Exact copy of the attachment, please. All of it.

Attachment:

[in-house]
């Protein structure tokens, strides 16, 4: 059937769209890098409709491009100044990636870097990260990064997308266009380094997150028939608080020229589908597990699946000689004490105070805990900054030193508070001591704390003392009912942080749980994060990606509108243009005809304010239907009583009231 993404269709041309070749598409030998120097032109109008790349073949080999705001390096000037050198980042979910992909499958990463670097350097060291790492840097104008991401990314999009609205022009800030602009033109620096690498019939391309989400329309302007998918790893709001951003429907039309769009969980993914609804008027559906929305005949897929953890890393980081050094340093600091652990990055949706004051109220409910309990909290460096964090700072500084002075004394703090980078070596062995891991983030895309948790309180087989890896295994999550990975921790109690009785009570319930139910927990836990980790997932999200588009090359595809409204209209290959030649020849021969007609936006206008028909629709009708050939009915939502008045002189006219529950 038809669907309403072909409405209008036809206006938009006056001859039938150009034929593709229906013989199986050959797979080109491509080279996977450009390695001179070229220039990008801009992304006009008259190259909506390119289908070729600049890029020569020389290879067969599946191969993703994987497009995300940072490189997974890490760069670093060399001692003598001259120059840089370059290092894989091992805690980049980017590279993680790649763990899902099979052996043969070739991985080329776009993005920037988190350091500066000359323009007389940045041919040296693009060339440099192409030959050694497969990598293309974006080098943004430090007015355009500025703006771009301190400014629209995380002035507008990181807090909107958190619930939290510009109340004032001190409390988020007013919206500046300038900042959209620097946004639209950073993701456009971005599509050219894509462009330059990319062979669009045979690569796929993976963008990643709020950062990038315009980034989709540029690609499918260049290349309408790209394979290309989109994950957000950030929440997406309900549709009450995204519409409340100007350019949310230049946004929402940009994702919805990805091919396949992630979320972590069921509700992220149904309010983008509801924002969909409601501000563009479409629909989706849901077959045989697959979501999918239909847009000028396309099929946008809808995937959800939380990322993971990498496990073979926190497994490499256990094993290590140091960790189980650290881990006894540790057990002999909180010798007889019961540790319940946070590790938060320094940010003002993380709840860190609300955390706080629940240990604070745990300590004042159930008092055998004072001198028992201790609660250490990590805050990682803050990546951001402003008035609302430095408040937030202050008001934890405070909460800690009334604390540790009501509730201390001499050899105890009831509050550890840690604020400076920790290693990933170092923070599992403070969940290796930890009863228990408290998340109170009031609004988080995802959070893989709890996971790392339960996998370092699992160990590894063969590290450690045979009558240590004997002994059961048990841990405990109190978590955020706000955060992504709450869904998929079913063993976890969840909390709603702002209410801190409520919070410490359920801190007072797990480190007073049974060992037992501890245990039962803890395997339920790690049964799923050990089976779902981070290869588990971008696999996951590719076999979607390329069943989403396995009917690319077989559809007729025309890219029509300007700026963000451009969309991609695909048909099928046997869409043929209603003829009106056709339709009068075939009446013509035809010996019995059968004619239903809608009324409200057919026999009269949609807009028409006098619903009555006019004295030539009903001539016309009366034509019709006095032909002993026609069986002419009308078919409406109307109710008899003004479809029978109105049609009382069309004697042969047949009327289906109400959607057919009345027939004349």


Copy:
[in-house]
């Protein structure tokens, strides 16, 4: 059937769209890098409709491009100044990636870097990260990064997308266009380094997150028939608080020229589908597990699946000689004490105070805990900054030193508070001591704390003392009912942080749980994060990606509108243009005809304010239907009583009231 993404269709041309070749598409030998120097032109109008790349073949080999705001390096000037050198980042979910992909499958990463670097350097060291790492840097104008991401990314999009609205022009800030602009033109620096690498019939391309989400329309302007998918790893709001951003429907039309769009969980993914609804008027559906929305005949897929953890890393980081050094340093600091652990990055949706004051109220409910309990909290460096964090700072500084002075004394703090980078070596062995891991983030895309948790309180087989890896295994999550990975921790109690009785009570319930139910927990836990980790997932999200588009090359595809409204209209290959030649020849021969007609936006206008028909629709009708050939009915939502008045002189006219529950 038809669907309403072909409405209008036809206006938009006056001859039938150009034929593709229906013989199986050959797979080109491509080279996977450009390695001179070229220039990008801009992304006009008259190259909506390119289908070729600049890029020569020389290879067969599946191969993703994987497009995300940072490189997974890490760069670093060399001692003598001259120059840089370059290092894989091992805690980049980017590279993680790649763990899902099979052996043969070739991985080329776009993005920037988190350091500066000359323009007389940045041919040296693009060339440099192409030959050694497969990598293309974006080098943004430090007015355009500025703006771009301190400014629209995380002035507008990181807090909107958190619930939290510009109340004032001190409390988020007013919206500046300038900042959209620097946004639209950073993701456009971005599509050219894509462009330059990319062979669009045979690569796929993976963008990643709020950062990038315009980034989709540029690609499918260049290349309408790209394979290309989109994950957000950030929440997406309900549709009450995204519409409340100007350019949310230049946004929402940009994702919805990805091919396949992630979320972590069921509700992220149904309010983008509801924002969909409601501000563009479409629909989706849901077959045989697959979501999918239909847009000028396309099929946008809808995937959800939380990322993971990498496990073979926190497994490499256990094993290590140091960790189980650290881990006894540790057990002999909180010798007889019961540790319940946070590790938060320094940010003002993380709840860190609300955390706080629940240990604070745990300590004042159930008092055998004072001198028992201790609660250490990590805050990682803050990546951001402003008035609302430095408040937030202050008001934890405070909460800690009334604390540790009501509730201390001499050899105890009831509050550890840690604020400076920790290693990933170092923070599992403070969940290796930890009863228990408290998340109170009031609004988080995802959070893989709890996971790392339960996998370092699992160990590894063969590290450690045979009558240590004997002994059961048990841990405990109190978590955020706000955060992504709450869904998929079913063993976890969840909390709603702002209410801190409520919070410490359920801190007072797990480190007073049974060992037992501890245990039962803890395997339920790690049964799923050990089976779902981070290869588990971008696999996951590719076999979607390329069943989403396995009917690319077989559809007729025309890219029509300007700026963000451009969309991609695909048909099928046997869409043929209603003829009106056709339709009068075939009446013509035809010996019995059968004619239903809608009324409200057919026999009269949609807009028409006098619903009555006019004295030539009903001539016309009366034509019709006095032909002993026609069986002419009308078919409406109307109710008899003004479809029978109105049609009382069309004697042969047949009327289906109400959607057919009345027939004349």